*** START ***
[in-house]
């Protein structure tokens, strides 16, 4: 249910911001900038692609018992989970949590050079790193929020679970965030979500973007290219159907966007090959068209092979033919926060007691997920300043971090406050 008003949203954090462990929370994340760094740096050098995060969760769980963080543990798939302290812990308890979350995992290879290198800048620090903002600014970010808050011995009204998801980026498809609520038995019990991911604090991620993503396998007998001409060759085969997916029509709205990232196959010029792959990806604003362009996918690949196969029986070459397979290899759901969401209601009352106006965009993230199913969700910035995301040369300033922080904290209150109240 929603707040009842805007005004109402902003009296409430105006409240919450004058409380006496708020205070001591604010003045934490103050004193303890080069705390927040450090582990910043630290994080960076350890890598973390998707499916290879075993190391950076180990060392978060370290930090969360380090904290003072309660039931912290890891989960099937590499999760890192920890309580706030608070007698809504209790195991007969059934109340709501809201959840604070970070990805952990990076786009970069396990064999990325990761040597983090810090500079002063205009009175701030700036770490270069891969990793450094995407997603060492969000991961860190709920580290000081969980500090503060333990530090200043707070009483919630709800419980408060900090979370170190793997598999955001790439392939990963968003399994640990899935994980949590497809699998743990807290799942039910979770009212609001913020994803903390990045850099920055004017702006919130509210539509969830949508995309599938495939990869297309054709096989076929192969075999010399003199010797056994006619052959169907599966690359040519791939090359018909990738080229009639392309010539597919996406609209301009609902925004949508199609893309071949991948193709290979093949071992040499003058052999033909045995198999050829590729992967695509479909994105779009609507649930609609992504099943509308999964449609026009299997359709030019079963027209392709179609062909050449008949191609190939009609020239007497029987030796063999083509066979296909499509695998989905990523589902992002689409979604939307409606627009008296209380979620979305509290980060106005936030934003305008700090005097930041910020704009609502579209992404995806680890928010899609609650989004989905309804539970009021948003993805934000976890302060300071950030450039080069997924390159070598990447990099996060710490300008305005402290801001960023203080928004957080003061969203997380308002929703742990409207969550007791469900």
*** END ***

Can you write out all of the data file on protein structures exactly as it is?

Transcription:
[in-house]
């Protein structure tokens, strides 16, 4: 249910911001900038692609018992989970949590050079790193929020679970965030979500973007290219159907966007090959068209092979033919926060007691997920300043971090406050 008003949203954090462990929370994340760094740096050098995060969760769980963080543990798939302290812990308890979350995992290879290198800048620090903002600014970010808050011995009204998801980026498809609520038995019990991911604090991620993503396998007998001409060759085969997916029509709205990232196959010029792959990806604003362009996918690949196969029986070459397979290899759901969401209601009352106006965009993230199913969700910035995301040369300033922080904290209150109240 929603707040009842805007005004109402902003009296409430105006409240919450004058409380006496708020205070001591604010003045934490103050004193303890080069705390927040450090582990910043630290994080960076350890890598973390998707499916290879075993190391950076180990060392978060370290930090969360380090904290003072309660039931912290890891989960099937590499999760890192920890309580706030608070007698809504209790195991007969059934109340709501809201959840604070970070990805952990990076786009970069396990064999990325990761040597983090810090500079002063205009009175701030700036770490270069891969990793450094995407997603060492969000991961860190709920580290000081969980500090503060333990530090200043707070009483919630709800419980408060900090979370170190793997598999955001790439392939990963968003399994640990899935994980949590497809699998743990807290799942039910979770009212609001913020994803903390990045850099920055004017702006919130509210539509969830949508995309599938495939990869297309054709096989076929192969075999010399003199010797056994006619052959169907599966690359040519791939090359018909990738080229009639392309010539597919996406609209301009609902925004949508199609893309071949991948193709290979093949071992040499003058052999033909045995198999050829590729992967695509479909994105779009609507649930609609992504099943509308999964449609026009299997359709030019079963027209392709179609062909050449008949191609190939009609020239007497029987030796063999083509066979296909499509695998989905990523589902992002689409979604939307409606627009008296209380979620979305509290980060106005936030934003305008700090005097930041910020704009609502579209992404995806680890928010899609609650989004989905309804539970009021948003993805934000976890302060300071950030450039080069997924390159070598990447990099996060710490300008305005402290801001960023203080928004957080003061969203997380308002929703742990409207969550007791469900």